R’Pantry is in better shape as it stocks up for the winter thanks to a successful food donation drive and fundraising effort.
The program, which provides food and hygiene products to students in need, completed its first formal donation drive earlier this month with 13 campus departments collecting a variety of goods.
The Giving Tuesday campaign in November also brought $9,500 in monetary donations – including one for $5,000.
“We’ve had a lot of support from campus,” said Devon Sakamoto, director of The WELL, which oversees the R’Pantry program at Costo Hall.
UC Riverside’s Information Technology Solutions department collected two tables loaded with more than 600 pantry items – the biggest contribution he’s seen since the pantry opened, said Daniel Lopez-Salas, Wellness Program coordinator. ITS staffers also donated $3,043.
The department, which holds an annual holiday drive for a charity, wanted to aid a group close to home this year and selected the pantry program, said Shelley Gupta, chief financial officer for ITS.
“My team really loved any opportunity to support the students,” she said.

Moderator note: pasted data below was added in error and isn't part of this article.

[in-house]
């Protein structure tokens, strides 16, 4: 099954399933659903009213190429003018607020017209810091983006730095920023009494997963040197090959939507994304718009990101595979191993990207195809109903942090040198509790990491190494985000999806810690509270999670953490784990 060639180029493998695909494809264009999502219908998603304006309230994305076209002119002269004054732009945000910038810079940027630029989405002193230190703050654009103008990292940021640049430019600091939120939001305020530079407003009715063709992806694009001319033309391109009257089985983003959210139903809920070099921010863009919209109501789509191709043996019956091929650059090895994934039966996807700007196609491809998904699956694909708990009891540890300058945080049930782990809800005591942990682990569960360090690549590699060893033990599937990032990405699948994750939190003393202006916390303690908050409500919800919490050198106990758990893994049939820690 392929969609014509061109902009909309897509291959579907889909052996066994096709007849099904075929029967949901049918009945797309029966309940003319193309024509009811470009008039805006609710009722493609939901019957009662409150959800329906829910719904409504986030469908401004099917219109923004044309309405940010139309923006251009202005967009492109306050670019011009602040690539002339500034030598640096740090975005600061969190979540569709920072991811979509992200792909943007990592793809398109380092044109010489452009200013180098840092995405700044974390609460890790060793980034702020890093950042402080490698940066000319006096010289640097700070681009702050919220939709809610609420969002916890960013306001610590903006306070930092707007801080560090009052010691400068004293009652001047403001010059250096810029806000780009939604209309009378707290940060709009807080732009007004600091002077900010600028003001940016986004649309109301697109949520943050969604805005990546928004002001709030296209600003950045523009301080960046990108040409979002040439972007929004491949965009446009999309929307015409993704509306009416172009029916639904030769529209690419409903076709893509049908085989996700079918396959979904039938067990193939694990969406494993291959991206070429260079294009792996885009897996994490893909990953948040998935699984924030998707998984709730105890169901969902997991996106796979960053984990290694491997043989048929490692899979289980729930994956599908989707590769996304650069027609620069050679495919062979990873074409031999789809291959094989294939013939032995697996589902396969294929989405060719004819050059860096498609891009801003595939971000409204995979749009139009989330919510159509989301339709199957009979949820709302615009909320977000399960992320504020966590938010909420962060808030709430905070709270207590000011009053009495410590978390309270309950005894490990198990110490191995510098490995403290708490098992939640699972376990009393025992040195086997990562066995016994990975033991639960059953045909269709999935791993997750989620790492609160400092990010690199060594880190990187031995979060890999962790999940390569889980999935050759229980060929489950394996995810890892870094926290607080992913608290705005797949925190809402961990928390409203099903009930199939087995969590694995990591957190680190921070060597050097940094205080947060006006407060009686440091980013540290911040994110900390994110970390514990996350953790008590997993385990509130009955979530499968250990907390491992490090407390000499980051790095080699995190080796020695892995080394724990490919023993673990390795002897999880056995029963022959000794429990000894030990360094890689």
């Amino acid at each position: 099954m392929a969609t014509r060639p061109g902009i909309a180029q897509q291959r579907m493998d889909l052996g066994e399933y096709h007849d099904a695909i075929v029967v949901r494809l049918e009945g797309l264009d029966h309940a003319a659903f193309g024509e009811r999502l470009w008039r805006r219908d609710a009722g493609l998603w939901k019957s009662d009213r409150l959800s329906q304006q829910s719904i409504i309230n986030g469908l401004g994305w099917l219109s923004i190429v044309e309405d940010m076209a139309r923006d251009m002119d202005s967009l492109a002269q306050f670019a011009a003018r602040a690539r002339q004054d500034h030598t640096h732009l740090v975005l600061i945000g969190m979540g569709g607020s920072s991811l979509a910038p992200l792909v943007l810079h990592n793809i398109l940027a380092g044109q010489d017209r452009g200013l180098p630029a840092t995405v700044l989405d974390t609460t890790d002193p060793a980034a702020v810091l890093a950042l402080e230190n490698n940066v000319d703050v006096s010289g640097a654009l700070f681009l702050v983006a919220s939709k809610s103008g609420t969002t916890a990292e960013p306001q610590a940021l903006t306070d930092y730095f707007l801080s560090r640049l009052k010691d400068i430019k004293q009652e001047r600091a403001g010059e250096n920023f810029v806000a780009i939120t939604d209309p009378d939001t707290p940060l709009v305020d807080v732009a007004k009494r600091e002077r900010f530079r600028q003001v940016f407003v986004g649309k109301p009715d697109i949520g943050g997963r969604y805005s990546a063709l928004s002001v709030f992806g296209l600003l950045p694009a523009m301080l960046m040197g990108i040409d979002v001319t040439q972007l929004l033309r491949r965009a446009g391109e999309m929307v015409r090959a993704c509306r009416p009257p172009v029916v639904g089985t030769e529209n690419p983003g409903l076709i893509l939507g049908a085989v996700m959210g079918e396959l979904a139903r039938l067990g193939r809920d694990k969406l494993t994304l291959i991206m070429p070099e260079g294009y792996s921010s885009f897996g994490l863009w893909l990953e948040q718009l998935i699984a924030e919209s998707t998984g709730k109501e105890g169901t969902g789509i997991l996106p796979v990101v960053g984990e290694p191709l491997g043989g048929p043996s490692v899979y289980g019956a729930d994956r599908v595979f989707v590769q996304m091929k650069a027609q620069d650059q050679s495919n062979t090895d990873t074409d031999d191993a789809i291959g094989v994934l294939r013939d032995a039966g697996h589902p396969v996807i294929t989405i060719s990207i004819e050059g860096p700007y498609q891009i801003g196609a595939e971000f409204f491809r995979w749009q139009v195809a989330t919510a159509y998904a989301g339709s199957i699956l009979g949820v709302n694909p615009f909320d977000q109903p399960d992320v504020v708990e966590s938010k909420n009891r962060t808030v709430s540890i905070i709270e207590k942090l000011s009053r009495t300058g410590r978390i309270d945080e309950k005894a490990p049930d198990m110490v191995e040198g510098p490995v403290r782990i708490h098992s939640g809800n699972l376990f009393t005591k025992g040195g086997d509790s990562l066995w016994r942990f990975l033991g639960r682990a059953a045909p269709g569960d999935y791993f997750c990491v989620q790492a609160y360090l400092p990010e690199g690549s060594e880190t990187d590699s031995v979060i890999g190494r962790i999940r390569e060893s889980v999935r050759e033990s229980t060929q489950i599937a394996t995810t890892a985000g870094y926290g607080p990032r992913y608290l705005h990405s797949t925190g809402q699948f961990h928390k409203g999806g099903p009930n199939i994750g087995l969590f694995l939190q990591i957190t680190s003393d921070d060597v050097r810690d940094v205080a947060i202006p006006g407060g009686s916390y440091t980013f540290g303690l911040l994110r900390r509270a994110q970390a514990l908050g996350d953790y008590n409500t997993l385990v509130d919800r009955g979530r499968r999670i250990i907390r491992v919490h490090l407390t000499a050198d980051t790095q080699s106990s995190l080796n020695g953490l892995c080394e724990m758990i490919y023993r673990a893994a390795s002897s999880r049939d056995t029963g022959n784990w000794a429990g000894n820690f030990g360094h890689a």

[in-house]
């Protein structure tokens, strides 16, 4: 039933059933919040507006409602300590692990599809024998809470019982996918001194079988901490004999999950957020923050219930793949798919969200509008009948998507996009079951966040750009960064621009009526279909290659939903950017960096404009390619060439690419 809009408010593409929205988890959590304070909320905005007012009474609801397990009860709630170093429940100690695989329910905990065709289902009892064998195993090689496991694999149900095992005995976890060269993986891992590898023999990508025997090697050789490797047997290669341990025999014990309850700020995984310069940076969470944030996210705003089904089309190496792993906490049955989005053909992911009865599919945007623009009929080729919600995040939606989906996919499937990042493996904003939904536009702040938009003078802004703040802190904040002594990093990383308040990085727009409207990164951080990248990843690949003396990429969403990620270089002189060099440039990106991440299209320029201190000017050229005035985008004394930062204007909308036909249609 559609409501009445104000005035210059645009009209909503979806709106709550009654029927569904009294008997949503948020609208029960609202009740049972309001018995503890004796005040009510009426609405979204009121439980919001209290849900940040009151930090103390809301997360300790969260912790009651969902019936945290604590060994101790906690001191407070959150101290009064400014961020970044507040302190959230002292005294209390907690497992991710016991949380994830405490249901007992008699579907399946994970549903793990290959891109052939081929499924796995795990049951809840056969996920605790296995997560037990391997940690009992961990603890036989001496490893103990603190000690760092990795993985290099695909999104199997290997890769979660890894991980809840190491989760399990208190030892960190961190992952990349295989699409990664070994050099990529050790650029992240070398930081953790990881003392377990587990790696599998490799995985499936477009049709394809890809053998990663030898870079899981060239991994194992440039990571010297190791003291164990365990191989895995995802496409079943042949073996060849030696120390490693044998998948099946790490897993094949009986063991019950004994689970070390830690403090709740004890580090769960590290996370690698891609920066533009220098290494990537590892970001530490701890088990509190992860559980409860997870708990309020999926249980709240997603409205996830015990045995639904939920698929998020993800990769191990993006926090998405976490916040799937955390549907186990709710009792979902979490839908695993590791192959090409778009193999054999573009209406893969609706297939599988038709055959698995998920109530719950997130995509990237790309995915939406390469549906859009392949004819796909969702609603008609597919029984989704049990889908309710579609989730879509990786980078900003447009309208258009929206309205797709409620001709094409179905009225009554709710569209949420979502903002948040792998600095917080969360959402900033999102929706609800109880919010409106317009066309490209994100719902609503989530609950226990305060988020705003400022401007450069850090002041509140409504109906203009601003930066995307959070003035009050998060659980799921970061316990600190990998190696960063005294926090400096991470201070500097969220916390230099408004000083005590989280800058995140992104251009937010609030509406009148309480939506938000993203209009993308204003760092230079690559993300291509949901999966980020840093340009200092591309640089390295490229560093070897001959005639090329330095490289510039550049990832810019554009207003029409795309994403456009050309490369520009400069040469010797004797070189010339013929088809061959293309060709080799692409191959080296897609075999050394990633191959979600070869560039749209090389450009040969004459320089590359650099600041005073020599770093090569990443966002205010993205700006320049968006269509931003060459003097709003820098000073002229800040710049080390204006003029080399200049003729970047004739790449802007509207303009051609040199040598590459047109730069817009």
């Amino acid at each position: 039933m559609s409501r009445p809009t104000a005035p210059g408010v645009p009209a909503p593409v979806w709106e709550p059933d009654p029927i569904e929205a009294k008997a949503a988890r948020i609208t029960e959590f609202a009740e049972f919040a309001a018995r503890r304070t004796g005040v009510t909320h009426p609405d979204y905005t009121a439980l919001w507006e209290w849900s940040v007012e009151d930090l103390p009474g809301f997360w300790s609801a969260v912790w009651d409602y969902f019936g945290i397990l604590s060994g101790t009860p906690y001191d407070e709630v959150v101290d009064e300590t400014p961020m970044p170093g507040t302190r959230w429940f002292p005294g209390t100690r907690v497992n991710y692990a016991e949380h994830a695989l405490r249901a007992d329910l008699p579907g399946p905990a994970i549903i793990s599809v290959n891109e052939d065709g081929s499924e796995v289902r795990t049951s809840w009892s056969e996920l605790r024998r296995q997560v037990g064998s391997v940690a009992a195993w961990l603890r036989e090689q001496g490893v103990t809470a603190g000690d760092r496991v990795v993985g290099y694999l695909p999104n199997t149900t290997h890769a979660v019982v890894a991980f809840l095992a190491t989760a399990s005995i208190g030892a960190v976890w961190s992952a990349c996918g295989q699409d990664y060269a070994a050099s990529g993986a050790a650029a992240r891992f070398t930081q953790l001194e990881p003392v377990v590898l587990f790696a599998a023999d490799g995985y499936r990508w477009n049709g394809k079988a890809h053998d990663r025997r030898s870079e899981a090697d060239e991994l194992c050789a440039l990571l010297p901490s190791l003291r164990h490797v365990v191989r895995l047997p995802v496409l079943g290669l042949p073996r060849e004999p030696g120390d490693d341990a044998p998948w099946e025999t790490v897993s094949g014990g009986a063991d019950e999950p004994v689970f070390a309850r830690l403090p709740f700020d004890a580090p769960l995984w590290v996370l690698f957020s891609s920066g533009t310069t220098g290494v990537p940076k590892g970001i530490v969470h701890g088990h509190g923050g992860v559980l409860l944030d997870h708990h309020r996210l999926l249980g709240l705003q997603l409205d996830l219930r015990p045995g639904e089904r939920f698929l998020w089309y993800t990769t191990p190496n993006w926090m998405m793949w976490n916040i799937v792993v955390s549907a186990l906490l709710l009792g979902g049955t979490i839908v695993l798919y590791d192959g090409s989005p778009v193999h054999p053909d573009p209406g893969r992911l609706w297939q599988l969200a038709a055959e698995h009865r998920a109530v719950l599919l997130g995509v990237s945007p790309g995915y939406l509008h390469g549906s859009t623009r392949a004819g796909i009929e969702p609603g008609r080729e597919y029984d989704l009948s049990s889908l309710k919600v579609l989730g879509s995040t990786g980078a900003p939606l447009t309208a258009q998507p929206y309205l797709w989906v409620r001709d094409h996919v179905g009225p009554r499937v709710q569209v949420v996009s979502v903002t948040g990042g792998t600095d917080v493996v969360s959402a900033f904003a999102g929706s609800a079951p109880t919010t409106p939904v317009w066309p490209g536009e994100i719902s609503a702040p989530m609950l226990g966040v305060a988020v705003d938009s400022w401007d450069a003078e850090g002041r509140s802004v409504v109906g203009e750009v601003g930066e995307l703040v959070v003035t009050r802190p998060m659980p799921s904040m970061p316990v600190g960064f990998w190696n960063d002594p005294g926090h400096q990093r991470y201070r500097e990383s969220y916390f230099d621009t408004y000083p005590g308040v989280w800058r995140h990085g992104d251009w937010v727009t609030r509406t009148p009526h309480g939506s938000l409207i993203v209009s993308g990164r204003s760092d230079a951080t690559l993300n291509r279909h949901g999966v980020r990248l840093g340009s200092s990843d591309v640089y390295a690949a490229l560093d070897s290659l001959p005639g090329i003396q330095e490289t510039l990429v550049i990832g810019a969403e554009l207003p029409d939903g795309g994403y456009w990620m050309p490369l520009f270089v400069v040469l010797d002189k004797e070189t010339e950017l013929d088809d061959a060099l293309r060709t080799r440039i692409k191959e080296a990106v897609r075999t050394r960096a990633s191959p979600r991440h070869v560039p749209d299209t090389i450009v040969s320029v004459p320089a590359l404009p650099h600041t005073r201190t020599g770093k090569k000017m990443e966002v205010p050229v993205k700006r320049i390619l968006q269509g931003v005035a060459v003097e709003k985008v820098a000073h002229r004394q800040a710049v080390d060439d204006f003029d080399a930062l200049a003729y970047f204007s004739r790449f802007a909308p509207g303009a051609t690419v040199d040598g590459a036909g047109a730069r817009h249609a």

The department set its new record; in previous years, it raised around $2,000 for charities.
Other departments that took part in the drive were:
- Student Life
- Counseling and Psychological Services
- UCR Extension’s Osher Lifelong Learning Institute
- Health and Psychological Student Services
- EMN administrative unit
- Academic Resource Center
- Art History
- Undergraduate Admissions
- Registrar’s office
- Student Disability Resource Center
The pantry will be closed for winter break, but not before sending about 50 care packages to its highest-need students, said Lopez-Salas.
The pantry opened in 2014 to provide emergency food to students in need and has seen exponential growth in the students using its services. This past quarter, about 2,000 students used the pantry, which distributed about 5,000 pounds of food per week.
UC surveys found that 53 percent of undergraduates and 37 percent of graduate students are food insecure – meaning they have limited access to nutritious foods, Sakamoto said.